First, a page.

Traumatic Brain Injury

The Speech-Language Institute in Downers Grove offers assessment and treatment of communication and swallowing impairments associated with traumatic brain injury.

About Traumatic Brain Injury

Traumatic brain injury refers to damage to the brain not due to disease, toxins or malformation. These injuries tend to involve a brain injury which either penetrates the skull (such as a gunshot wound) or fails to penetrate the skull (such as hitting the head against a car windscreen). Depending on what parts of the brain were injured physical problems like headaches, nausea and seizures may be common. Early symptoms may resolve quickly while other symptoms may appear only at late stages of recovery and subtly persist.

Cognitive symptoms (problems with thinking and memory) are often present, affecting concentration levels, memory, organization and problem-solving processes. These impairments can lead to increased difficulties with social or practical aspects of everyday communication. People with Traumatic Brain Injury may struggle to maintain a topic during conversation, inappropriately speak out of turn, or have difficulty appreciating the use of humor or metaphor. Depending on which part of the brain is damaged speech or swallowing may also be impaired due to underlying weakness or incoordination in the activation signals running from the brain to the muscles used for speech and swallowing.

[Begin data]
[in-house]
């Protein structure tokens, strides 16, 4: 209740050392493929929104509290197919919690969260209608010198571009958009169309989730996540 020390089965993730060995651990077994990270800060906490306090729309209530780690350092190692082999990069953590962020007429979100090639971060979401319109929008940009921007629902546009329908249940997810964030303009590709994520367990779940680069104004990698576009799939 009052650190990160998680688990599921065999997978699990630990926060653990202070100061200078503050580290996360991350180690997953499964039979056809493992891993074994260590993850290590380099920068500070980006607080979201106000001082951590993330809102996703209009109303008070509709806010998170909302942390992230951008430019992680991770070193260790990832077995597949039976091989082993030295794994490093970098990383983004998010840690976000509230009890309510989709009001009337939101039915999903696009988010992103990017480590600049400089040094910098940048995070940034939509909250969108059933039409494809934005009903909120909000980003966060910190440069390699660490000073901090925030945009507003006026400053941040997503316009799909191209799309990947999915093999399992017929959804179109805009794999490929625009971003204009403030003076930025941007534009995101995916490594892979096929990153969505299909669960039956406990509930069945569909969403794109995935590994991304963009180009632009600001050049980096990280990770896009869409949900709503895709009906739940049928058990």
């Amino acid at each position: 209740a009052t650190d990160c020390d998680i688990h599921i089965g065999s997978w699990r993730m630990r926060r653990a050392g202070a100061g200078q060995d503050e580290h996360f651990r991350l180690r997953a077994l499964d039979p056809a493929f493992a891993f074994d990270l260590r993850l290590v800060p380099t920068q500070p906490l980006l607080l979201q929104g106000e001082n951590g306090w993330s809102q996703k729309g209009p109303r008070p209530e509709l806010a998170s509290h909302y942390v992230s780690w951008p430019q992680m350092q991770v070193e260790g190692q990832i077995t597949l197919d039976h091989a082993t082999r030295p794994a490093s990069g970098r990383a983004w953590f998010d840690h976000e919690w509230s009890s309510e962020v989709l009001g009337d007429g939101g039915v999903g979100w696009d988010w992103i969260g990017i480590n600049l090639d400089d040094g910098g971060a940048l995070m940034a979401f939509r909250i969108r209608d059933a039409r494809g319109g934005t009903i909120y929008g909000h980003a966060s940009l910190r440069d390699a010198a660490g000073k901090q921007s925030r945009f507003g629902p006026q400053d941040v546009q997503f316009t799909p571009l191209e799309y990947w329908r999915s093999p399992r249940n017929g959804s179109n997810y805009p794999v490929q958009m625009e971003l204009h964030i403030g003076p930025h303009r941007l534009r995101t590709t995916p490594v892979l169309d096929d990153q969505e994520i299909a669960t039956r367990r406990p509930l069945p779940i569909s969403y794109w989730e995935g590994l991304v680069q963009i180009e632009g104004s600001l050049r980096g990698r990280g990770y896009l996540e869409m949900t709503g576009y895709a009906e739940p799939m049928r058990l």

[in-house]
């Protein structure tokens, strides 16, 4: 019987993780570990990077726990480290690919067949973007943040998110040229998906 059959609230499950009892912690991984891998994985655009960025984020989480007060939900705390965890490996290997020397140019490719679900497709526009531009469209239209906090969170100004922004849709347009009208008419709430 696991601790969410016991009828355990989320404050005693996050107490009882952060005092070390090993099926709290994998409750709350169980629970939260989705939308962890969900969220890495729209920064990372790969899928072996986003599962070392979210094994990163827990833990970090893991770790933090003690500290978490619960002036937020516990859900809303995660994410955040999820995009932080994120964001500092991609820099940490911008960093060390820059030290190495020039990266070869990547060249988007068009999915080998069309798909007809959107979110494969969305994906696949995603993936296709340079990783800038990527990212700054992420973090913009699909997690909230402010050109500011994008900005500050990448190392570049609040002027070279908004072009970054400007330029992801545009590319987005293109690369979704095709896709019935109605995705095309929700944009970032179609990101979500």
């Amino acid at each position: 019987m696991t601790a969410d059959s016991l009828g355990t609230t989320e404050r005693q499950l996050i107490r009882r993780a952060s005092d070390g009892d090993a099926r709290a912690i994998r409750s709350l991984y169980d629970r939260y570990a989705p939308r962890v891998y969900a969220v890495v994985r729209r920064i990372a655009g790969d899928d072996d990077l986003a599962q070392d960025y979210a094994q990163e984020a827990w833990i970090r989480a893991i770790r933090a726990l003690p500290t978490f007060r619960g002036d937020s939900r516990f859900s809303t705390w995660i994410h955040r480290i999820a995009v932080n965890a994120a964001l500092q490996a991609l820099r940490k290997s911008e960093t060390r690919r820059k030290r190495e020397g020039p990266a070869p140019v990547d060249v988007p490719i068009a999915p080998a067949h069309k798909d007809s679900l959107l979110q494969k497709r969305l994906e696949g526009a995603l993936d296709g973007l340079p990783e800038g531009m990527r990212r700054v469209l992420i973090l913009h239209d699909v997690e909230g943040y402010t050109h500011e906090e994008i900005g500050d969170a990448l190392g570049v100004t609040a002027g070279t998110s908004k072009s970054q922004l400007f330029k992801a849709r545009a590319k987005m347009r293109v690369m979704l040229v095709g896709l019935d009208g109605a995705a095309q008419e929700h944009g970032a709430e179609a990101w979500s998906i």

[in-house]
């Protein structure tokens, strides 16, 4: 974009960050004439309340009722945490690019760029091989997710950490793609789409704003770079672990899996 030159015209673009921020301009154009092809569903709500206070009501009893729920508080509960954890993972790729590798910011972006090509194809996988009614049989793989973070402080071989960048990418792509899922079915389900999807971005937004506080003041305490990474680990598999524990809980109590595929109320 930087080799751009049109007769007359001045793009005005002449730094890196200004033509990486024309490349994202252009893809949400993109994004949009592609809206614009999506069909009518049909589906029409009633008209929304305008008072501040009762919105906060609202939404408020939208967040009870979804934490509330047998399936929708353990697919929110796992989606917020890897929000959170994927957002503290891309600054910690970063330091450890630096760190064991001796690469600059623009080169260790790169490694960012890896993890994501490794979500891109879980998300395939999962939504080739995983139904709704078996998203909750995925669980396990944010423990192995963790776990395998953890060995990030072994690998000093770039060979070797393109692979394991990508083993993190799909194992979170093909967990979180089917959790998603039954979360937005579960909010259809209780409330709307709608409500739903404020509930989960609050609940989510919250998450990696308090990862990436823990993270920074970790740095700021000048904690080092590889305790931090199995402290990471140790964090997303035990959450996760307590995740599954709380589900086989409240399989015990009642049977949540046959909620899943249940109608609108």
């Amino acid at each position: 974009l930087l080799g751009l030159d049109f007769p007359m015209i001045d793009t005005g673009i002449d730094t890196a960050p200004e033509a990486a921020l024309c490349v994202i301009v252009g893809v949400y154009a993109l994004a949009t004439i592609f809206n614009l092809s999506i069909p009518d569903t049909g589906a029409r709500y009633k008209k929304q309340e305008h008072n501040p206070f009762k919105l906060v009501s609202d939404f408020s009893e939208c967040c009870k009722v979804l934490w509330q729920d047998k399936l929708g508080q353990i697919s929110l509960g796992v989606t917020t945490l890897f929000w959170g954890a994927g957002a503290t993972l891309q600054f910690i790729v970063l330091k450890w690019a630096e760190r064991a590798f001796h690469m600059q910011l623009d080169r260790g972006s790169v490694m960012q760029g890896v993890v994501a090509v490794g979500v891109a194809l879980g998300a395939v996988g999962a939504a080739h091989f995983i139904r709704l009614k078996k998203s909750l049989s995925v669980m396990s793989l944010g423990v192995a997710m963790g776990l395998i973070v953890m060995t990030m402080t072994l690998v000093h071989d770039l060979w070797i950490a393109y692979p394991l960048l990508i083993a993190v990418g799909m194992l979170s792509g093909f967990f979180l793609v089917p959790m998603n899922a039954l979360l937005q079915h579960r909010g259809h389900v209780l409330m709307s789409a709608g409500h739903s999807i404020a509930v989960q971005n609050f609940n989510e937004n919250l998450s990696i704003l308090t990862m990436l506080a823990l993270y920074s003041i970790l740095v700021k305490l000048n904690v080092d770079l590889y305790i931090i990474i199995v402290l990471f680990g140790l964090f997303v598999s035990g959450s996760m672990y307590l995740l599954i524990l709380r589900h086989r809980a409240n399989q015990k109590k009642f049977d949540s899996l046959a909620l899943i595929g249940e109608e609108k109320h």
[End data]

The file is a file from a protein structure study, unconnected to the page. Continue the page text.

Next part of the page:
A speech-language pathologist will assess people with Traumatic Brain Injury to determine whether communication, or the muscles used for speech, swallowing and voicing are affected. Typically, this assessment will include oral examination, patient interview, standardized testing and instrumental testing (e.g. Nasoendoscopy or Spirometry). 

Treatments include a range of behavioral interventions and software programs developed to re-train impaired aspects of cognition (memory and thinking) to support effective communication and to maximize opportunities for social, occupational and community participation. Other approaches include developing strategies to accommodate impairment or the use of assistive or augmentative devices to facilitate communication and to meet the patients individualized communication goals.

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